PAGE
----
A LEADING York GP has welcomed the government's decision to delay introduction of a controversial centralised databank of NHS patient records.

The new GP data sharing system was due to start in July - and patients were given only until June 23 to opt out of allowing their records to be included. But introduction of the system has now been pushed back to September 1, health minister Jo Churchill told MPs earlier this week.

The British Medical Association (BMA) had been arguing for a delay to give patients time to understand the system and choose to opt-out if they wished. Today local GP Dr Brian McGregor, who is chair of both the YOR Local Medical Committee and of the BMA's Yorkshire Regional Council, said: "We are pleased that the government has listened. This is the best result for patients.

"It allows time to have an informed discussion and debate to ensure that everybody is aware of what is happening."

The scheme, known as GP Data for Planning and Research (GPDPR), will collect information on people's treatments, referrals and appointments over the past 10 years, alongside other data from medical records held on GPs' systems, and transfer it all to a central database.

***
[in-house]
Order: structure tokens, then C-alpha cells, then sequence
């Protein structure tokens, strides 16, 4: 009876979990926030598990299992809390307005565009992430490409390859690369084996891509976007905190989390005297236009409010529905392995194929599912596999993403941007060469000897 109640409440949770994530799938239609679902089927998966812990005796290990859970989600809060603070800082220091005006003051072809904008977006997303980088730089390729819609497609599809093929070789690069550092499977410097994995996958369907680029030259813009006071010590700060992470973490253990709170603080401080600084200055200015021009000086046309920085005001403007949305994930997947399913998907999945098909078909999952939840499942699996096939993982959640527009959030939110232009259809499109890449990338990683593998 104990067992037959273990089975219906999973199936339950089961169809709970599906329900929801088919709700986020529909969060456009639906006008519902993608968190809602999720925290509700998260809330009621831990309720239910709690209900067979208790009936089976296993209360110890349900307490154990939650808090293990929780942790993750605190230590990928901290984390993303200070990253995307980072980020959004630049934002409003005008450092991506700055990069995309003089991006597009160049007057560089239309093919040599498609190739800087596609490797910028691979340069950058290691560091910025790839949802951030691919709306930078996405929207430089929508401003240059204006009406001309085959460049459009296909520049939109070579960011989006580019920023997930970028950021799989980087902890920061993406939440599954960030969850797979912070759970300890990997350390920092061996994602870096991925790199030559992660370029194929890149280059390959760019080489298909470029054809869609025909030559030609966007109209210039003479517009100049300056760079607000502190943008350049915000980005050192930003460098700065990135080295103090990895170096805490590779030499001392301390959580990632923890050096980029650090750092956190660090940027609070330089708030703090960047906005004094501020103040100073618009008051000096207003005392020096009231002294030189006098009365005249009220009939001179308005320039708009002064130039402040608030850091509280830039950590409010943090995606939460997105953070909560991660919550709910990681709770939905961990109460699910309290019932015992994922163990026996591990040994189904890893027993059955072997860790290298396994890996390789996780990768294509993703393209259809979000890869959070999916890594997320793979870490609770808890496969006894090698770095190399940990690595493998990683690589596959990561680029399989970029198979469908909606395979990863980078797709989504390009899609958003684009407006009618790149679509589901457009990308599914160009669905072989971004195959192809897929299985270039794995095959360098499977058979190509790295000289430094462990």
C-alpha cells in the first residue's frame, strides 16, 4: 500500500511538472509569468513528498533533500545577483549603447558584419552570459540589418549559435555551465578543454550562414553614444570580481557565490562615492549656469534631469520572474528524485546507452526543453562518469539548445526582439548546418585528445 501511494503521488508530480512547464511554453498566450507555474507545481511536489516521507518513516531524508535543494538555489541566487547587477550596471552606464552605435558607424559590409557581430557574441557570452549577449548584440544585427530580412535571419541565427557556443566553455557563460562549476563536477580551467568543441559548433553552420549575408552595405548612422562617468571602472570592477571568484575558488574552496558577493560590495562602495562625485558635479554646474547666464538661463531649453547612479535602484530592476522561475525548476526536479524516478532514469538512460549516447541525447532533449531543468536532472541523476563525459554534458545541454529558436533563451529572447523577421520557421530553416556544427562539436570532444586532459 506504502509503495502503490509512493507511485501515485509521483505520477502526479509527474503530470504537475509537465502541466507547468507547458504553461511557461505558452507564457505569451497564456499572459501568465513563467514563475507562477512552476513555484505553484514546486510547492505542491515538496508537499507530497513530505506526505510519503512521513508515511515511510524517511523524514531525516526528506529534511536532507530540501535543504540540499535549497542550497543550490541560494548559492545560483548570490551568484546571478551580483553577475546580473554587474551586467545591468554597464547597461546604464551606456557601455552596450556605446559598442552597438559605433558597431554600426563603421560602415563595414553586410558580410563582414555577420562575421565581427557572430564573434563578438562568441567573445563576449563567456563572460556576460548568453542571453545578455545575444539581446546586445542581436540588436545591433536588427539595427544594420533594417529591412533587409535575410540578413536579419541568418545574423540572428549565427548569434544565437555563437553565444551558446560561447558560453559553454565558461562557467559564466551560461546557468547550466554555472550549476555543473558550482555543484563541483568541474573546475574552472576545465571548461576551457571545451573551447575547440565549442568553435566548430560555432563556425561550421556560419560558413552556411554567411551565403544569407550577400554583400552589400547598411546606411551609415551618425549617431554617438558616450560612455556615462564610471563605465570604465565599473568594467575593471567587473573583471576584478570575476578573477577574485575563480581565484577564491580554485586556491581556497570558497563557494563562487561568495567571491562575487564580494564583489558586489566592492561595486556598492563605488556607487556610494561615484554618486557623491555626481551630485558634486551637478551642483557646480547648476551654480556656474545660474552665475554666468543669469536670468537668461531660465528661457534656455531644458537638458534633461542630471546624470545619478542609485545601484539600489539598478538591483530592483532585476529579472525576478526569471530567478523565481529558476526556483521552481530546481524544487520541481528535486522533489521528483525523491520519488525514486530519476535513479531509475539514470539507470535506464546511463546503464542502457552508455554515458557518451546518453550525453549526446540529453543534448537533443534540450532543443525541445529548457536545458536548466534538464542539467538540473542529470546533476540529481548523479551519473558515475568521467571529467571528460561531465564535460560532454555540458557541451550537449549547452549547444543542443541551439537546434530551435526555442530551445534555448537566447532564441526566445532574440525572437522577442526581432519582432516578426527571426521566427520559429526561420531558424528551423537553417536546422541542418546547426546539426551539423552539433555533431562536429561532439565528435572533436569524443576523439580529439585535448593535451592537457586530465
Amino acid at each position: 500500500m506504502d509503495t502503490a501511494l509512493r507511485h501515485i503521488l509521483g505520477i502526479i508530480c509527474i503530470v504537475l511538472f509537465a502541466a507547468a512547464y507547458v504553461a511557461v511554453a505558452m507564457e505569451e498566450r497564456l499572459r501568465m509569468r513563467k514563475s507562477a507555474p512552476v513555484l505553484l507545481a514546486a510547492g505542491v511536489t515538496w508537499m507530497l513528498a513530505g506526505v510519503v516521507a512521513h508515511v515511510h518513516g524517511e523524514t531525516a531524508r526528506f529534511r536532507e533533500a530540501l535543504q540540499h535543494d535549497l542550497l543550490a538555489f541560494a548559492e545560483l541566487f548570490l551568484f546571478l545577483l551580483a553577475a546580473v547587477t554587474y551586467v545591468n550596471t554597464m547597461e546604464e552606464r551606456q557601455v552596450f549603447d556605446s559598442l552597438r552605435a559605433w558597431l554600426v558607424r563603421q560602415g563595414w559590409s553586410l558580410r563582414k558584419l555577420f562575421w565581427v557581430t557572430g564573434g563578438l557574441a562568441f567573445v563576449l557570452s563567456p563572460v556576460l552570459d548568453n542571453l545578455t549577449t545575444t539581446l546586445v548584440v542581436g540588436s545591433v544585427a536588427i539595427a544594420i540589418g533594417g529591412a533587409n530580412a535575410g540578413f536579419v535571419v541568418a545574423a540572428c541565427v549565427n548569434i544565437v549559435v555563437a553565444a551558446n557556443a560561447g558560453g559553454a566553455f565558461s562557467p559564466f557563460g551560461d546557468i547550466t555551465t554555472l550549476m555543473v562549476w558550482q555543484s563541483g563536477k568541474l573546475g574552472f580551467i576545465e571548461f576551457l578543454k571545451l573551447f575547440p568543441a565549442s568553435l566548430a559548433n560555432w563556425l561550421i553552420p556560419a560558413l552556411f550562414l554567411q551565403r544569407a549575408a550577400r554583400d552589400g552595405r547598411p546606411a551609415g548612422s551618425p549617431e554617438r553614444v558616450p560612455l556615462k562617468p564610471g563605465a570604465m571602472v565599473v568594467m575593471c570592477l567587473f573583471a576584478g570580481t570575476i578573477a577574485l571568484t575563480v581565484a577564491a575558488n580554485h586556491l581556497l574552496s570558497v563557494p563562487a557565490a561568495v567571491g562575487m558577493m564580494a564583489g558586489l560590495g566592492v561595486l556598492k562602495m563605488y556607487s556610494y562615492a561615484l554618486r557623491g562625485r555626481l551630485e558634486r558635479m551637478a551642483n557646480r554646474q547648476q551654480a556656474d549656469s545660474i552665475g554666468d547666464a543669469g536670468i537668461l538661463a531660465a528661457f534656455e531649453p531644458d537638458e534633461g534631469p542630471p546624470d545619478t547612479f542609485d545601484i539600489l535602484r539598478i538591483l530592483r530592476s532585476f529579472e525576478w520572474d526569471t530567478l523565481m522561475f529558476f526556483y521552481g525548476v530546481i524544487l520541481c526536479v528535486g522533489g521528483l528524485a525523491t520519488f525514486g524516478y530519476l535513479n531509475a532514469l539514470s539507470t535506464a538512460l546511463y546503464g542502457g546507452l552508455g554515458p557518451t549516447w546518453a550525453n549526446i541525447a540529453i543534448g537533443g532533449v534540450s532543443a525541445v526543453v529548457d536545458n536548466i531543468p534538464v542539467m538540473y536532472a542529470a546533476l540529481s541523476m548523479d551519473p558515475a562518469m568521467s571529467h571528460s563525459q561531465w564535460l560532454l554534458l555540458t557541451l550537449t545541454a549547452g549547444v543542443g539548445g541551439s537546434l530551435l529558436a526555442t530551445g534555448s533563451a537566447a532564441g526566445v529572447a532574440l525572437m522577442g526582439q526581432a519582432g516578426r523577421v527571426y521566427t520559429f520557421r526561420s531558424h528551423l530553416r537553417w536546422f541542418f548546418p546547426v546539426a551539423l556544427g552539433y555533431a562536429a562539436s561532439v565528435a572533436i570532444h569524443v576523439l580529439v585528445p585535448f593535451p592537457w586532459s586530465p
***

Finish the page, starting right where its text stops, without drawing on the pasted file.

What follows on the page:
The government says that collected data will be coded by NHS Digital to protect patient identities - and that it will be used for research and to develop new approaches to treatment. Ms Churchill told MPs: "Data saves lives, it's as simple as that. We've seen that in the pandemic, it's one of the lessons of the vaccine rollout."

But many patients and medics feared that the 'anonymised' data may not be completely confidential - and that it could find its way into the hands of private companies. There were also concerns the system for opting out was not clear.

Before the decision was taken to delay the introduction, Dr McGregor warned it was 'Big Brother writ large' and said he was worried what the information could be used for. "It could potentially be used by people like insurance companies to raise premiums," he said.

But he said delaying the implementation of the system should allow these concerns to be addressed - and give patients the chance to make an informed decision about whether they wanted to opt out.

"I think you will find much stronger safeguards and frameworks put in place now that it is in everybody's headlights," he said.